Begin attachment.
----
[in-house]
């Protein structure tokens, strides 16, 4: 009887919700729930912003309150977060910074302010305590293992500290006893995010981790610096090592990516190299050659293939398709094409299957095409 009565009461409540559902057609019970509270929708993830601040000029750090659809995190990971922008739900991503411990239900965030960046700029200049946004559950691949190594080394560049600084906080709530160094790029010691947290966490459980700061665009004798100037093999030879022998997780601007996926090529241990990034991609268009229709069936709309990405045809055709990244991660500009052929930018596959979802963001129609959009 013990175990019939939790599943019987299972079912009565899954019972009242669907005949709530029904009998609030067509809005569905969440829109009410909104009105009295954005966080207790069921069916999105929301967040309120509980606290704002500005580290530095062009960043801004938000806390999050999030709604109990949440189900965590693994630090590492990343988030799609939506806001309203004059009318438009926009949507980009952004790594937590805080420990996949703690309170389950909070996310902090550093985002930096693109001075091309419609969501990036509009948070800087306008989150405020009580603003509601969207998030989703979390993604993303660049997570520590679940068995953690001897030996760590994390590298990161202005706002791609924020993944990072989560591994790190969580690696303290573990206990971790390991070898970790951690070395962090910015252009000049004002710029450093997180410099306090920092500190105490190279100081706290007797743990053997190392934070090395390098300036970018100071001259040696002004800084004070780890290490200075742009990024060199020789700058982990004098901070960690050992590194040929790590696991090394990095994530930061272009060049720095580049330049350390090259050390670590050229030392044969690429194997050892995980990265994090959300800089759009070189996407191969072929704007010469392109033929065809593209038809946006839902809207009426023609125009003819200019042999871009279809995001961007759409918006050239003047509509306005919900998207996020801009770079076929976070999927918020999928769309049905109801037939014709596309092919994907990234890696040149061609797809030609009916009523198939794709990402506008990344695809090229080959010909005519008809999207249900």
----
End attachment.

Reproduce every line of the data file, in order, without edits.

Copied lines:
[in-house]
């Protein structure tokens, strides 16, 4: 009887919700729930912003309150977060910074302010305590293992500290006893995010981790610096090592990516190299050659293939398709094409299957095409 009565009461409540559902057609019970509270929708993830601040000029750090659809995190990971922008739900991503411990239900965030960046700029200049946004559950691949190594080394560049600084906080709530160094790029010691947290966490459980700061665009004798100037093999030879022998997780601007996926090529241990990034991609268009229709069936709309990405045809055709990244991660500009052929930018596959979802963001129609959009 013990175990019939939790599943019987299972079912009565899954019972009242669907005949709530029904009998609030067509809005569905969440829109009410909104009105009295954005966080207790069921069916999105929301967040309120509980606290704002500005580290530095062009960043801004938000806390999050999030709604109990949440189900965590693994630090590492990343988030799609939506806001309203004059009318438009926009949507980009952004790594937590805080420990996949703690309170389950909070996310902090550093985002930096693109001075091309419609969501990036509009948070800087306008989150405020009580603003509601969207998030989703979390993604993303660049997570520590679940068995953690001897030996760590994390590298990161202005706002791609924020993944990072989560591994790190969580690696303290573990206990971790390991070898970790951690070395962090910015252009000049004002710029450093997180410099306090920092500190105490190279100081706290007797743990053997190392934070090395390098300036970018100071001259040696002004800084004070780890290490200075742009990024060199020789700058982990004098901070960690050992590194040929790590696991090394990095994530930061272009060049720095580049330049350390090259050390670590050229030392044969690429194997050892995980990265994090959300800089759009070189996407191969072929704007010469392109033929065809593209038809946006839902809207009426023609125009003819200019042999871009279809995001961007759409918006050239003047509509306005919900998207996020801009770079076929976070999927918020999928769309049905109801037939014709596309092919994907990234890696040149061609797809030609009916009523198939794709990402506008990344695809090229080959010909005519008809999207249900």